Much ridicule has been heaped on the claim emblazoned on the ‘big red bus’ that the UK sent £350m a week to Brussels.  This even went so far in some arguments as to claim that in fact Britain received more from the EU than we paid in contributions.  The claim by Boris Johnson and the ‘Vote Leave’ campaign was of the gross contribution, which did not take into account the ‘rebate’ negotiated by Margaret Thatcher or the EU funding of the public and private sectors.  Nevertheless, even with all these deductions, there is, according to Government statistics, a net contribution of around £7.4 bn a year.20  The figure has risen steadily since accession and the receipts from EU funding have been declining since 2008.21
In 2016 the UK contributed over 13% of the funding for the EU, the third highest after Germany (19%) and France (17%).  The loss of this funding would be considerable, especially upon those EU countries that rely most heavily upon EU grants to keep their economies afloat.22  The largest recipient of EU funding is Poland, which may well explain the hard nosed approach of EU President Donald Tusk to the Brexit negotiations.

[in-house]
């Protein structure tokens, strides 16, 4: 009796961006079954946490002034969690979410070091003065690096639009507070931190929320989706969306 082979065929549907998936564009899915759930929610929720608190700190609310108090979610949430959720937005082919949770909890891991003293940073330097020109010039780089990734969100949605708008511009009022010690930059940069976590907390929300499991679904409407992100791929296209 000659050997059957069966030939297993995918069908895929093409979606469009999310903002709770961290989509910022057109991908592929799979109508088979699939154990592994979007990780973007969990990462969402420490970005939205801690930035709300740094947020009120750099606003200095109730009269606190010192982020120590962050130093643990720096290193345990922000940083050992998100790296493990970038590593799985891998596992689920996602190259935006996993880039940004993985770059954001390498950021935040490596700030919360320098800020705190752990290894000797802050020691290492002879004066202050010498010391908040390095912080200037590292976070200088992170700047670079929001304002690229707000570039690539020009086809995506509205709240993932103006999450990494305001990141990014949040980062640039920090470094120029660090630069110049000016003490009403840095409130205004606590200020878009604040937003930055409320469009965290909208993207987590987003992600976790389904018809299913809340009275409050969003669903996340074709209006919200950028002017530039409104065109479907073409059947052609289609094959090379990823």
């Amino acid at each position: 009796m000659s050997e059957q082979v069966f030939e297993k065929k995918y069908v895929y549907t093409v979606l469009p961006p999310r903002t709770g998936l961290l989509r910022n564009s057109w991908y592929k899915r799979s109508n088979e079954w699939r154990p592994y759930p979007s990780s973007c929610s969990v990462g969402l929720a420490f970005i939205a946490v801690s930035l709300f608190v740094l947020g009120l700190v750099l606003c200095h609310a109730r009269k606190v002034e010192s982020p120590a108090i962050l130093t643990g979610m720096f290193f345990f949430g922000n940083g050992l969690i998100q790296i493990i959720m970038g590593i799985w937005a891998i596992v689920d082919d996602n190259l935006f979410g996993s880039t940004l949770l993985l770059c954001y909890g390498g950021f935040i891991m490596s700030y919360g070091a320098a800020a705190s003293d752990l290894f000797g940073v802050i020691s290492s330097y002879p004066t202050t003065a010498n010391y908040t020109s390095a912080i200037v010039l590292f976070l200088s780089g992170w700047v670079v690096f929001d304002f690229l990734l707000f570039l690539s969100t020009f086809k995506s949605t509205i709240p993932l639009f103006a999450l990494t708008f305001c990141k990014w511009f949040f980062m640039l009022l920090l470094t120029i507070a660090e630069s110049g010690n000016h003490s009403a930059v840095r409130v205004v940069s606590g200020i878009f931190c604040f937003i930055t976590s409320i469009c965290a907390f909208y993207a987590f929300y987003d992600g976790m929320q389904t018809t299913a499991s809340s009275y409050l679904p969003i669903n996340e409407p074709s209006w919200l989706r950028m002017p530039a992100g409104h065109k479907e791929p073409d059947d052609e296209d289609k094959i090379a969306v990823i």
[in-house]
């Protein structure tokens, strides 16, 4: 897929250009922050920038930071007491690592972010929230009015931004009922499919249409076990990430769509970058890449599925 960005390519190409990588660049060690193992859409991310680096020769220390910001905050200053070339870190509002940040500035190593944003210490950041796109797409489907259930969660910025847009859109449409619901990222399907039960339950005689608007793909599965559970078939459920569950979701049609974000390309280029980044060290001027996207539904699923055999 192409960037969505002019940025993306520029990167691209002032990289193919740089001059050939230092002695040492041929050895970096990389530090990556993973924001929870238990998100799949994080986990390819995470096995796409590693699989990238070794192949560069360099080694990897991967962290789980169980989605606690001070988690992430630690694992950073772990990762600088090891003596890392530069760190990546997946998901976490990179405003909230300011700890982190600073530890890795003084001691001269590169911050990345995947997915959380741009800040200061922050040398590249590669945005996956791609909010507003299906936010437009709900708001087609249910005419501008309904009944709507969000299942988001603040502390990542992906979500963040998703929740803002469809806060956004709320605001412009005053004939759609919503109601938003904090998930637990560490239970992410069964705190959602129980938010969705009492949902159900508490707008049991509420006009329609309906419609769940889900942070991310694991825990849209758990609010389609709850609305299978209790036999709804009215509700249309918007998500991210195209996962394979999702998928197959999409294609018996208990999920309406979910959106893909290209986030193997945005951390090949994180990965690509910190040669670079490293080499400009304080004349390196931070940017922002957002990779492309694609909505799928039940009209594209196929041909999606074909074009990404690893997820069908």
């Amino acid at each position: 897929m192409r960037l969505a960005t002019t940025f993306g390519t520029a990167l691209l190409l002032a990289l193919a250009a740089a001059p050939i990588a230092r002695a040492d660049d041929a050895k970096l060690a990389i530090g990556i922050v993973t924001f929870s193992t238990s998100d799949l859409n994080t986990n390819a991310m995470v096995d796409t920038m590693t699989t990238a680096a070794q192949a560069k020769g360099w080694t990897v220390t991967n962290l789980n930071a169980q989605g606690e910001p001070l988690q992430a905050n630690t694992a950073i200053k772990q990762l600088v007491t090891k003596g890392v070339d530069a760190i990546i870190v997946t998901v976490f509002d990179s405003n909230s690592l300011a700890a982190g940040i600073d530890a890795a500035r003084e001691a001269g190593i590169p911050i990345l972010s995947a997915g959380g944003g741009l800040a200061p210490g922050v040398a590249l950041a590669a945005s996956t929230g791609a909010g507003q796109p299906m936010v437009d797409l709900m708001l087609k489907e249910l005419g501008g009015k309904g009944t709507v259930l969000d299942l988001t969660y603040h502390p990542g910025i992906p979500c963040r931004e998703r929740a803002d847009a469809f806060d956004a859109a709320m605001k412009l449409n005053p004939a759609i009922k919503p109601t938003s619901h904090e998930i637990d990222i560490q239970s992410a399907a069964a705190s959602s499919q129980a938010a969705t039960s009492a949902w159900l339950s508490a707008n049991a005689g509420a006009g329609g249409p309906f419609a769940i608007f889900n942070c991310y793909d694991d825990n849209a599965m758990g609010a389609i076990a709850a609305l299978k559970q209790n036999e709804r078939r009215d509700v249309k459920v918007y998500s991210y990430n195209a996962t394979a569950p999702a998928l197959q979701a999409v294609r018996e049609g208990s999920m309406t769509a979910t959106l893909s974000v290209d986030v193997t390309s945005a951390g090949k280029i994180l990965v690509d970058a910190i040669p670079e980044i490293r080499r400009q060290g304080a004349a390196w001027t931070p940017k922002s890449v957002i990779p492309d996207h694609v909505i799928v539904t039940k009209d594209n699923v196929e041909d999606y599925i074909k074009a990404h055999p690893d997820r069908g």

If the rebate were ended, the UK would become the second largest contributor to the EU budget.  The level of the rebate has been decided every seven years, as part of the EU’s long-term budget, the Multiannual Financial Framework (MFF).  The new round of negotiations in 2020 is likely to be extremely fraught, as at present the settlement requires unanimity of the European Council.  European Budget Commissioner Gunther Oettinger has argued that the rebates should be scrapped completely:
“I want to propose a budget framework that does not only do without the mother of all rebates [the UK’s] but without all of its children as well.”23
Even if the UK were to remain a member of the EU, there is no guarantee that the rebate in its present form would continue after 2020.  The current procedure of seeking unanimity (effectively giving any government a veto) may well be replaced by Qualified Majority Voting that is becoming increasingly used in the deliberations of the Council of Ministers.